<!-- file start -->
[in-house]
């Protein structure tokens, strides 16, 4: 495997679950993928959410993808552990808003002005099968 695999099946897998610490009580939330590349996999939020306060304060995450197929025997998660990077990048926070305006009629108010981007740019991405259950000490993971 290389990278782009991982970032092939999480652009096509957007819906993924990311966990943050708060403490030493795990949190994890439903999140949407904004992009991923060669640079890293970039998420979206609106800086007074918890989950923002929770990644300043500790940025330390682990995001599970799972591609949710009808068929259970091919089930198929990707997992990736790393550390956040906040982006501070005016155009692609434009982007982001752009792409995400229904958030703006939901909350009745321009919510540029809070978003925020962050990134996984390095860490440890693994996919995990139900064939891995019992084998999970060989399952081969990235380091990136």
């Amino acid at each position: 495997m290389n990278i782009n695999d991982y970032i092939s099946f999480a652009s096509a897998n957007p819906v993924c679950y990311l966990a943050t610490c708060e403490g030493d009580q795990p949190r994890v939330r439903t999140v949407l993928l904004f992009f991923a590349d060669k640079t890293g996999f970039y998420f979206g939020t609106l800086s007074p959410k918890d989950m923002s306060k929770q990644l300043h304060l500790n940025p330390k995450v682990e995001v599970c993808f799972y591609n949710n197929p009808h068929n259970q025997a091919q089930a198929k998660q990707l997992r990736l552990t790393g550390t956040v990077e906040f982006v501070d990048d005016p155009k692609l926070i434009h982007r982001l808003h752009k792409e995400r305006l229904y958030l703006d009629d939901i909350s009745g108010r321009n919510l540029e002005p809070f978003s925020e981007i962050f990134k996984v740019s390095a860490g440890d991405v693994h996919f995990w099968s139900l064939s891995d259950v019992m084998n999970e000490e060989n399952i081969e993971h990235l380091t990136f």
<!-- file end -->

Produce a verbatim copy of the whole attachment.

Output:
[in-house]
């Protein structure tokens, strides 16, 4: 495997679950993928959410993808552990808003002005099968 695999099946897998610490009580939330590349996999939020306060304060995450197929025997998660990077990048926070305006009629108010981007740019991405259950000490993971 290389990278782009991982970032092939999480652009096509957007819906993924990311966990943050708060403490030493795990949190994890439903999140949407904004992009991923060669640079890293970039998420979206609106800086007074918890989950923002929770990644300043500790940025330390682990995001599970799972591609949710009808068929259970091919089930198929990707997992990736790393550390956040906040982006501070005016155009692609434009982007982001752009792409995400229904958030703006939901909350009745321009919510540029809070978003925020962050990134996984390095860490440890693994996919995990139900064939891995019992084998999970060989399952081969990235380091990136």
């Amino acid at each position: 495997m290389n990278i782009n695999d991982y970032i092939s099946f999480a652009s096509a897998n957007p819906v993924c679950y990311l966990a943050t610490c708060e403490g030493d009580q795990p949190r994890v939330r439903t999140v949407l993928l904004f992009f991923a590349d060669k640079t890293g996999f970039y998420f979206g939020t609106l800086s007074p959410k918890d989950m923002s306060k929770q990644l300043h304060l500790n940025p330390k995450v682990e995001v599970c993808f799972y591609n949710n197929p009808h068929n259970q025997a091919q089930a198929k998660q990707l997992r990736l552990t790393g550390t956040v990077e906040f982006v501070d990048d005016p155009k692609l926070i434009h982007r982001l808003h752009k792409e995400r305006l229904y958030l703006d009629d939901i909350s009745g108010r321009n919510l540029e002005p809070f978003s925020e981007i962050f990134k996984v740019s390095a860490g440890d991405v693994h996919f995990w099968s139900l064939s891995d259950v019992m084998n999970e000490e060989n399952i081969e993971h990235l380091t990136f």